locations on Wednesday night, but it will continue to remain
fairly cloudy. Overnight temps will only fall a few degrees, with
lows in the upper 20s to mid 30s. However, with temps falling
below freezing, any wet surfaces may freeze over, so some black
ice will be possible for any untreated surfaces.

&&

.LONG TERM /THURSDAY THROUGH MONDAY/...
As mentioned in the previous AFD, complex pattern remains in place
per the 00Z global model consensus.  The idea favors an increasing
ridge over the eastern CONUS with trough over the center of the
nation.  Eventually, this aforementioned trough amplifies enough
with a strengthening storm that may impact our region toward the end
of the long term forecast period.

We begin this long term with the approach and passage of a weakening
frontal boundary.  Now, each model differs with timing and placement
of this front but they all agree moisture profiles will be lacking.
So we will leave in a slight chance PoPs for the northern half of
the CWA.  Otherwise mainly dry with mainly 30s and lower half of the
40s for valley locations.

Friday and into the weekend, seems the ridge may evolve and hold off
the approach of the upper low currently situated over the four-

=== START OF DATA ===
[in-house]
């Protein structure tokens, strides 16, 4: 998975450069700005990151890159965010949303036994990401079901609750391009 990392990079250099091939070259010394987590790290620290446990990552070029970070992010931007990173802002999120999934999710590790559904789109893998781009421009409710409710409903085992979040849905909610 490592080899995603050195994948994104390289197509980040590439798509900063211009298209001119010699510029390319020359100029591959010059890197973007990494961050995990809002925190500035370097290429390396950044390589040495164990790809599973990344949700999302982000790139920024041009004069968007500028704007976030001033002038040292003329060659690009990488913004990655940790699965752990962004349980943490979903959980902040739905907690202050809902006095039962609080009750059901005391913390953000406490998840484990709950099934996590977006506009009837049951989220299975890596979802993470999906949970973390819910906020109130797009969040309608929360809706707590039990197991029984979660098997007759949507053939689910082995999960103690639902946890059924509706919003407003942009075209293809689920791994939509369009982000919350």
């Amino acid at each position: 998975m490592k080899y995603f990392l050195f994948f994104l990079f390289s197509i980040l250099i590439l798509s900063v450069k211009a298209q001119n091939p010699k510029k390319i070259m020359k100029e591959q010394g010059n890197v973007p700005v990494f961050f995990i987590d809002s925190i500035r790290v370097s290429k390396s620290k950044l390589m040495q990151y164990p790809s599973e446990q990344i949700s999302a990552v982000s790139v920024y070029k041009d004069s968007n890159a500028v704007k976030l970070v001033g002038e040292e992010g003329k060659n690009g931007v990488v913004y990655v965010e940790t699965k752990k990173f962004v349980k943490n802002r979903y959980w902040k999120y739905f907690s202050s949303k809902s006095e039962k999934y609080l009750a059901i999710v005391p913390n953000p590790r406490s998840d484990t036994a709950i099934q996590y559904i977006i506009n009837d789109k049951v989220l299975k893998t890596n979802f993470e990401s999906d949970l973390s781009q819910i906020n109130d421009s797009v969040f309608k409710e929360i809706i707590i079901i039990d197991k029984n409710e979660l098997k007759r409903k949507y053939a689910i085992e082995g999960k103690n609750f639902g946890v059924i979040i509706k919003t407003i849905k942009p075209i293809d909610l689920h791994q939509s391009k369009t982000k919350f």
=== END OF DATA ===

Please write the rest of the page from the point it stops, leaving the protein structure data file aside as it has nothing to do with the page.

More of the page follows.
corners region. The ECMWF has come more in line with the global
model consensus with a weakening trend of the approach of this wave
as ridge builds.  So slight chance mainly southern areas Friday into
Friday evening.

Then the ridge becomes increasingly dominant heading into the
weekend as thermal column moderates further with above 0C H850
temperatures.  While there could be lots of clouds around, breaks of
sunshine should allow for highs well into the 30s and low-mid 40s
with lows generally between 25-35F.

Potent wave and strong Pacific jet comes ashore and develops a
deepening trough and surface cyclone over the center of the nation
later Sunday.  This storm is progged by both the ECMWF/GFS/GGEM to
tap into deep moisture from both the Gulf of Mexico and Atlantic
heading into Monday as this storm lifts ENE.  As this system becomes
negatively tilted, that moisture will assist with a prolonged mainly
rain event for next Monday per latest thermal profiles.

Temperatures through the period should average above normal with
below normal precipitation until Monday.

&&

.AVIATION /09Z TUESDAY THROUGH SATURDAY/...
VFR conditions will likely continue the remainder of the nighttime
period then begin to deteriorate from south to north during the
morning daylight hours.  Precipitation start time appears to occur
late this morning for KPOU then spread toward KALB-KPSF by Noon then
onto KGFL by early-mid afternoon hours.  Precipitation types will vary